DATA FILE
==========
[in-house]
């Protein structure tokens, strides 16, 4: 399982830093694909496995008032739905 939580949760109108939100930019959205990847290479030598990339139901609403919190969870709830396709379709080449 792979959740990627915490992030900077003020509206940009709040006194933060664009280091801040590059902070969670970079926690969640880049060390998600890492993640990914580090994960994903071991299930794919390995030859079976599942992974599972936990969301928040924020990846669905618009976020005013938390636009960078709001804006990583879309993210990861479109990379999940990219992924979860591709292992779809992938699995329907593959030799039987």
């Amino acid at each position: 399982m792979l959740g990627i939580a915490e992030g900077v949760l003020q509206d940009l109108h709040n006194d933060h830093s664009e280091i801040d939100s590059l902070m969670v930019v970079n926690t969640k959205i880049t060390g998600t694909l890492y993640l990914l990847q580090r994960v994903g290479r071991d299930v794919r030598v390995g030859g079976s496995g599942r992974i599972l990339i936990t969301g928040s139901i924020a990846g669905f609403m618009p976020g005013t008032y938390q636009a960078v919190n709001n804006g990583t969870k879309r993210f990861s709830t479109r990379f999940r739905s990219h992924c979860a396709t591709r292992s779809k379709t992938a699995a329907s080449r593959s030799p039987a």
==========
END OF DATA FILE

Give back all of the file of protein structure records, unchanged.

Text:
[in-house]
């Protein structure tokens, strides 16, 4: 399982830093694909496995008032739905 939580949760109108939100930019959205990847290479030598990339139901609403919190969870709830396709379709080449 792979959740990627915490992030900077003020509206940009709040006194933060664009280091801040590059902070969670970079926690969640880049060390998600890492993640990914580090994960994903071991299930794919390995030859079976599942992974599972936990969301928040924020990846669905618009976020005013938390636009960078709001804006990583879309993210990861479109990379999940990219992924979860591709292992779809992938699995329907593959030799039987």
């Amino acid at each position: 399982m792979l959740g990627i939580a915490e992030g900077v949760l003020q509206d940009l109108h709040n006194d933060h830093s664009e280091i801040d939100s590059l902070m969670v930019v970079n926690t969640k959205i880049t060390g998600t694909l890492y993640l990914l990847q580090r994960v994903g290479r071991d299930v794919r030598v390995g030859g079976s496995g599942r992974i599972l990339i936990t969301g928040s139901i924020a990846g669905f609403m618009p976020g005013t008032y938390q636009a960078v919190n709001n804006g990583t969870k879309r993210f990861s709830t479109r990379f999940r739905s990219h992924c979860a396709t591709r292992s779809k379709t992938a699995a329907s080449r593959s030799p039987a």